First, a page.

Being the Biggest Doesn’t Guarantee Success

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NEWS THAT ANOTHER HEALTHCARE GIANT is in financial trouble and the object of an unwanted acquisition offer should not be surprising. Even if Aetna, Inc. is purchased by WellPoint Health Insurance Networks Inc. and ING Group NV, the new buyers must fix the same problems now plaguing the nation’s largest health insurer. (See page 8.)

Aetna’s difficulties bring to mind an important business principle: being the biggest certainly gives a company clout, but it doesn’t guarantee success. Aetna provides another example for thoughtful laboratory executives and pathologists of why large size does not automatically mean profits.

I mention this for two reasons. First, THE DARK REPORT has always encouraged local laboratories and pathology groups to pursue the business opportunities that exist in their marketplace. Demand always exists for a nimble competitor that can be highly responsive to the needs of its customers. Billion-dollar companies with national reach are much less responsive to the unique needs of individual communities across the country.

Second, size may have its benefits, but it also has its disadvantages. Regional laboratory organizations can compete quite effectively against national companies, but only if they are willing to get close to their customers and offer unique services which meet the needs of these customers.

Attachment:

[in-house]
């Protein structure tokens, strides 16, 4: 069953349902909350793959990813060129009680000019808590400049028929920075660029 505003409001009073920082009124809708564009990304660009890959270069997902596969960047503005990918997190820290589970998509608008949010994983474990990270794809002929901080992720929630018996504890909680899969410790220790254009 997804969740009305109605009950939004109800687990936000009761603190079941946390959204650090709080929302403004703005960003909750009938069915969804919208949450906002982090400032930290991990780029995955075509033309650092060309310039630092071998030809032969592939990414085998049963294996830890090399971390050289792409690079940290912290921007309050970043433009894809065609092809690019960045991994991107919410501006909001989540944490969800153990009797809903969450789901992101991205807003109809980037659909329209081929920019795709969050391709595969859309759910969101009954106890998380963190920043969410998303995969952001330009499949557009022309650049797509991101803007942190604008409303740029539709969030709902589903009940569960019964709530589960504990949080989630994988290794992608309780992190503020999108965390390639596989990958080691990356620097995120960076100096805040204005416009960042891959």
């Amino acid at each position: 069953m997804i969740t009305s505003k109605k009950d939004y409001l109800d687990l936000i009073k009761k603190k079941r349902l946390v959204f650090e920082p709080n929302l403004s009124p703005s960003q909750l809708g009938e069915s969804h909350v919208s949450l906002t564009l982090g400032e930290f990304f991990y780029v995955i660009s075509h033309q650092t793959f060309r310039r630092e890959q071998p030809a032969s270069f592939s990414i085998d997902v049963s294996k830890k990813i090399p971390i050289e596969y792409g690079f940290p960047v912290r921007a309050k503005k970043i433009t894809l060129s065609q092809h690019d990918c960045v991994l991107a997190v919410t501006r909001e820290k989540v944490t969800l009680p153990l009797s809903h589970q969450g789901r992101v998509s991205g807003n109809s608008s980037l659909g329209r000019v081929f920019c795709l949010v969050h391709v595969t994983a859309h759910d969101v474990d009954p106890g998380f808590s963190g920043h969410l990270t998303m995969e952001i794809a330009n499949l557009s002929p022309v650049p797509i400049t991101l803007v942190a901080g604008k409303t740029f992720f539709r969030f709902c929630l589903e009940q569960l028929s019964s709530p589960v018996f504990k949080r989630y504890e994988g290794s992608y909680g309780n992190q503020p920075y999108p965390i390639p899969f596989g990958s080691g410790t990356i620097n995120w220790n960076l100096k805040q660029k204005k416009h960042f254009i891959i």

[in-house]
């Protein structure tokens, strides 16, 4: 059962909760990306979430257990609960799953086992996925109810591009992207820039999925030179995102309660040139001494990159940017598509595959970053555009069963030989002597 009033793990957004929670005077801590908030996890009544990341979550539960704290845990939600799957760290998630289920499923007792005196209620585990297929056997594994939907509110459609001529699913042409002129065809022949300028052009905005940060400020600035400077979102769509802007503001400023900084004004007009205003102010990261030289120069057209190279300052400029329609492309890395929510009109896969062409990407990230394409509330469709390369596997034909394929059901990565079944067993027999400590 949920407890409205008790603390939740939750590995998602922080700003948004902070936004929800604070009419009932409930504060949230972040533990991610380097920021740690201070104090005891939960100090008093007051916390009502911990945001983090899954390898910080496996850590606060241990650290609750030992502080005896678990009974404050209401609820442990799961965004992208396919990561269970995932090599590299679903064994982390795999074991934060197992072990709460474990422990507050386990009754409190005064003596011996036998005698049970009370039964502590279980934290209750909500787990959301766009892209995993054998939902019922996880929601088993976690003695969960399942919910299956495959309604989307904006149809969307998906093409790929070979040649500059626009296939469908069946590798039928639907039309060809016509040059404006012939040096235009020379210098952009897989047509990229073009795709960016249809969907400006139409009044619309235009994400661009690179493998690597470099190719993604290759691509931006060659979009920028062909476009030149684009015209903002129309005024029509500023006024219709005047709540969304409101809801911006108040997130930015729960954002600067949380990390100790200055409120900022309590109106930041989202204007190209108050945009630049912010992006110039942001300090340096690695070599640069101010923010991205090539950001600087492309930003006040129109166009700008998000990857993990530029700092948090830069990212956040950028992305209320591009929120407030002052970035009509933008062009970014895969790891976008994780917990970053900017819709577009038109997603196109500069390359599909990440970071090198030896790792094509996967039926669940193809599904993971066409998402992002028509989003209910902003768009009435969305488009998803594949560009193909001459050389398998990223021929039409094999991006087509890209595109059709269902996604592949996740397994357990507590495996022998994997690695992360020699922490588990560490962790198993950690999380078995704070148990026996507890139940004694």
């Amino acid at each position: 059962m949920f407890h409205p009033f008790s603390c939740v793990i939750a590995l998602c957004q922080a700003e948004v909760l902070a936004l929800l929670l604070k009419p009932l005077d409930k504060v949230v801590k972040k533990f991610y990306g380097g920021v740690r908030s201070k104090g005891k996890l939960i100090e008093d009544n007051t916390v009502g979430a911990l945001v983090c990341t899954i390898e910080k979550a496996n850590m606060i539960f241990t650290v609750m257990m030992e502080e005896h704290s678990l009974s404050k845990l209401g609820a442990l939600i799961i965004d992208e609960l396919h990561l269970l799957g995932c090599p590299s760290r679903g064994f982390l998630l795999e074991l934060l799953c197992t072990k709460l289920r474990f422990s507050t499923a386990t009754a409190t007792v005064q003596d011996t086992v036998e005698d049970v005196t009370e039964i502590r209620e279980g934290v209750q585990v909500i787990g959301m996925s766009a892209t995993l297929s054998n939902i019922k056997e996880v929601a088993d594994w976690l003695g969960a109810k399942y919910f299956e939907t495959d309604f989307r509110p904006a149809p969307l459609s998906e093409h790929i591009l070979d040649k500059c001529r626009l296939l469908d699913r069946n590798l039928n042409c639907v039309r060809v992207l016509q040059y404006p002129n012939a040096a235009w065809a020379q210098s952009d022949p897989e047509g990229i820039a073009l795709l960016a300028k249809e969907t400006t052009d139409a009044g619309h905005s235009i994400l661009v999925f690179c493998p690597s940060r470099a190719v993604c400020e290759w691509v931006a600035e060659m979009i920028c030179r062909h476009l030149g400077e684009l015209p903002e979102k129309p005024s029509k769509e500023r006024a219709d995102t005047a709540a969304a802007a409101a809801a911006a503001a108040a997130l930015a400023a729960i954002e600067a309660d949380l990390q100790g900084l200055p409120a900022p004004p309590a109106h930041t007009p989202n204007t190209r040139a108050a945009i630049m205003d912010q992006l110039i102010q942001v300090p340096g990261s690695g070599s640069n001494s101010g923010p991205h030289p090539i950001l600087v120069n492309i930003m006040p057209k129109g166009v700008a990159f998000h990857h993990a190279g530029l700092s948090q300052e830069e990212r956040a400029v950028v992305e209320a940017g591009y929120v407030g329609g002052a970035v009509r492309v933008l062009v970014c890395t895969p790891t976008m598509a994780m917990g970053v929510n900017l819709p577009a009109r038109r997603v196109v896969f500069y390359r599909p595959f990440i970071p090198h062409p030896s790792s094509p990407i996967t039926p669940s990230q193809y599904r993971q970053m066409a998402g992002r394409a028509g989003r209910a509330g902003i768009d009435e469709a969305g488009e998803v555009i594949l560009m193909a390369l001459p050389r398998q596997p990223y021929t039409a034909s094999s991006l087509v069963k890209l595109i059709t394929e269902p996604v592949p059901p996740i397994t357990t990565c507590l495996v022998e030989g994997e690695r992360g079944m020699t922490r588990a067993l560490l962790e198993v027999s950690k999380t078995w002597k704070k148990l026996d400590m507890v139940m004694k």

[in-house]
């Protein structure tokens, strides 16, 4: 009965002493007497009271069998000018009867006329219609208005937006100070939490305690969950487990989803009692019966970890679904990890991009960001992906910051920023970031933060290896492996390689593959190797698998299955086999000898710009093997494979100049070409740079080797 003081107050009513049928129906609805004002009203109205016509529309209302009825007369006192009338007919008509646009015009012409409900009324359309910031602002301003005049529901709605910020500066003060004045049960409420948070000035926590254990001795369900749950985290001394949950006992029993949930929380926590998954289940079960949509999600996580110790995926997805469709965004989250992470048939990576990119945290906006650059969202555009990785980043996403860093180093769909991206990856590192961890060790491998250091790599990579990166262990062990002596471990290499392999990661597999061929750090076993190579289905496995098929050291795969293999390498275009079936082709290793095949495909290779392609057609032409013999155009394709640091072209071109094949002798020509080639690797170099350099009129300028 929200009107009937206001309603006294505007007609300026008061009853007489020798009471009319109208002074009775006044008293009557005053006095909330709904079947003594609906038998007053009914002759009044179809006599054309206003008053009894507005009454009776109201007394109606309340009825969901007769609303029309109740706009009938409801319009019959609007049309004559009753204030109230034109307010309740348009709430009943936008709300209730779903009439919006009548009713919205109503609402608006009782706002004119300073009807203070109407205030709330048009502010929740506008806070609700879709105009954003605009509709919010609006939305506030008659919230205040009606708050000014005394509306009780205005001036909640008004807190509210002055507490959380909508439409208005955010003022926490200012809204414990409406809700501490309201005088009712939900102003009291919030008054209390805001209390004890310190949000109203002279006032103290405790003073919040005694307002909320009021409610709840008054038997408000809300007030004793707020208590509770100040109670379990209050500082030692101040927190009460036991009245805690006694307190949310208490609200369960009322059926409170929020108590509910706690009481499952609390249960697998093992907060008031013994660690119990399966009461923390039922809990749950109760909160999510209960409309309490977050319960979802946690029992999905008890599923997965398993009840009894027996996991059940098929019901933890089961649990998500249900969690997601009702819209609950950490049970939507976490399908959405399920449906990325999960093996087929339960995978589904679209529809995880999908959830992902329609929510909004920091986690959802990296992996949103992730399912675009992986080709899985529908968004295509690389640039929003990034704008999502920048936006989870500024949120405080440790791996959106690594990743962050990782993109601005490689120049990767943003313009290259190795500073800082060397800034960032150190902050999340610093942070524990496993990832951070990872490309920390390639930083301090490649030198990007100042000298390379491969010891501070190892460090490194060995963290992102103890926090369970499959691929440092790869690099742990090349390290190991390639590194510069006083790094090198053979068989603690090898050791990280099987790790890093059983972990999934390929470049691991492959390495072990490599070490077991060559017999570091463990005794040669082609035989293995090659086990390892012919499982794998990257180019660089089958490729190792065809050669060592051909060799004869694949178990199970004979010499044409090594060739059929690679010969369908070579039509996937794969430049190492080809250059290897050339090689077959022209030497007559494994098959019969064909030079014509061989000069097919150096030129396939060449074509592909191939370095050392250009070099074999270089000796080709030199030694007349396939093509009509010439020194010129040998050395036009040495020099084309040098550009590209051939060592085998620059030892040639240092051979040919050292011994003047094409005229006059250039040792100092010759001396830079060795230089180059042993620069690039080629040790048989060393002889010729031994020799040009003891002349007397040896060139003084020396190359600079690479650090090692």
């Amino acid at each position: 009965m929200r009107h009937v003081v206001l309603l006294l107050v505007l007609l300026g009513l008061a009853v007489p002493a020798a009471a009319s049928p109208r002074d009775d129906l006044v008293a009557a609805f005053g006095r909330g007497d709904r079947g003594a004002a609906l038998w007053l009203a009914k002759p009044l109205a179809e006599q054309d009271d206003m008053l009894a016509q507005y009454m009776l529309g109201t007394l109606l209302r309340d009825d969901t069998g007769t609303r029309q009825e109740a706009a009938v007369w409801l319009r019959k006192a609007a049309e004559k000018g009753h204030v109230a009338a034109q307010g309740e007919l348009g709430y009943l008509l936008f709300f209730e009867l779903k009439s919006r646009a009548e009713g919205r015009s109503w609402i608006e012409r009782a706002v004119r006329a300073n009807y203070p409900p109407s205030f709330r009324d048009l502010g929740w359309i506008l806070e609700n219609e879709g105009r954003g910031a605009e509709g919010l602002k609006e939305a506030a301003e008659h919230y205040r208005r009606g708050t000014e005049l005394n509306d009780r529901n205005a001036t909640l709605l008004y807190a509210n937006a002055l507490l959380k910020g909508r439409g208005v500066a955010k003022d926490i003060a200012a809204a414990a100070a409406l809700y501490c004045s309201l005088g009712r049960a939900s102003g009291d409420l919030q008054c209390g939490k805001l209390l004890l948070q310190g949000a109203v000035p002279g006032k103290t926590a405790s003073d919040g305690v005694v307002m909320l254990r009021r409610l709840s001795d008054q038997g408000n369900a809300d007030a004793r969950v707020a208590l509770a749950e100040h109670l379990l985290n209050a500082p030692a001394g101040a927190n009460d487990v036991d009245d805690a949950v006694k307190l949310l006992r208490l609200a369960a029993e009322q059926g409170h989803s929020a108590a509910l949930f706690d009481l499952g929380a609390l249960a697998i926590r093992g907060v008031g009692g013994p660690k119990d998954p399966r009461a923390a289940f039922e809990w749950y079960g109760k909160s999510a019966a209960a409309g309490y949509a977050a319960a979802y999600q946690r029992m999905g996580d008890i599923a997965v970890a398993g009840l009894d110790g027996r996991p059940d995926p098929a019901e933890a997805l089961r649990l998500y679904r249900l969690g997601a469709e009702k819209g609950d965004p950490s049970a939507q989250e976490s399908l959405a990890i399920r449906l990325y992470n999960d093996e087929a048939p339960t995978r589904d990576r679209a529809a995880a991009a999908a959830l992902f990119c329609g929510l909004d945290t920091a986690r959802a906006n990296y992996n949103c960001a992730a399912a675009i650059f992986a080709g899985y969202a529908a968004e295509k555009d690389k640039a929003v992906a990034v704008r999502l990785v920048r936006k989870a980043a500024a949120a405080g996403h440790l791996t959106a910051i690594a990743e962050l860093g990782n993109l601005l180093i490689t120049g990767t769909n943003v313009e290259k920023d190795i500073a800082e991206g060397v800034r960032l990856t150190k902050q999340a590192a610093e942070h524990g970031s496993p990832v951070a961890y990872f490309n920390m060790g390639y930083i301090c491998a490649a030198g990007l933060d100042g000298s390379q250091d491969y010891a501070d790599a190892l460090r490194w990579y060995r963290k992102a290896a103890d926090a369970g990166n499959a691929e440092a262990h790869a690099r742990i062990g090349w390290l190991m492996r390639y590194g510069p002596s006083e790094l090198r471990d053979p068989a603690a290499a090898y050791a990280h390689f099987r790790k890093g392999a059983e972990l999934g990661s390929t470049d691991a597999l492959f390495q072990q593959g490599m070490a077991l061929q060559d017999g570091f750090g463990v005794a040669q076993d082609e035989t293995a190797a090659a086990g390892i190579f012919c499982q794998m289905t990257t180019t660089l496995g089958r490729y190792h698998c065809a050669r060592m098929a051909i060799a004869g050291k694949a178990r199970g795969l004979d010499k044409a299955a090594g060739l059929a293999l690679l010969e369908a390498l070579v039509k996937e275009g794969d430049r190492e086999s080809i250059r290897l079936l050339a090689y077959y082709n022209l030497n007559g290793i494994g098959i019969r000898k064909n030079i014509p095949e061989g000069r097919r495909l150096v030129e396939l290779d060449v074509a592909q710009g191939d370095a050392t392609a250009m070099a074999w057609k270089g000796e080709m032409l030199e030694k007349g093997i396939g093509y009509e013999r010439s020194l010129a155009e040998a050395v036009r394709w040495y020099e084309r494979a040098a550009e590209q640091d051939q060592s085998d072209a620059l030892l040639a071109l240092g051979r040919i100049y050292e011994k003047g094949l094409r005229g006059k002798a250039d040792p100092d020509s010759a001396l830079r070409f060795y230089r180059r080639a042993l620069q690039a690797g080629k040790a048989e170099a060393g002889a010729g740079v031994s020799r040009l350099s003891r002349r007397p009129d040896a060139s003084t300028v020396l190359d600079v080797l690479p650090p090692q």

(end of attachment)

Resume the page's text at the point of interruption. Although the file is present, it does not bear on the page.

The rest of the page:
These two points are validated by the experience of a few healthcare companies that used acquisitions and consolidation to become the biggest. Columbia/HCA Healthcare took only nine years to grow from two hospitals in El Paso into a $20 billion corporation with more than 400 hospitals. Its nine years of increasing profits ceased in 1997. MedPartners had a similar story. Founded in the early 1990s, it quickly grew into a multi-billion PPM (physician practice management company). But huge losses in 1998 proved its downfall, and MedPartners exited the PPM business.

In the lab industry, there are comparable stories of a spectacular rise, followed by an equally spectacular financial decline. As a new class of “biggest” companies emerges in lab and pathology, smaller competitors should watch closely and seize the competitive opportunities unaddressed in our industry’s “biggest” market leader.

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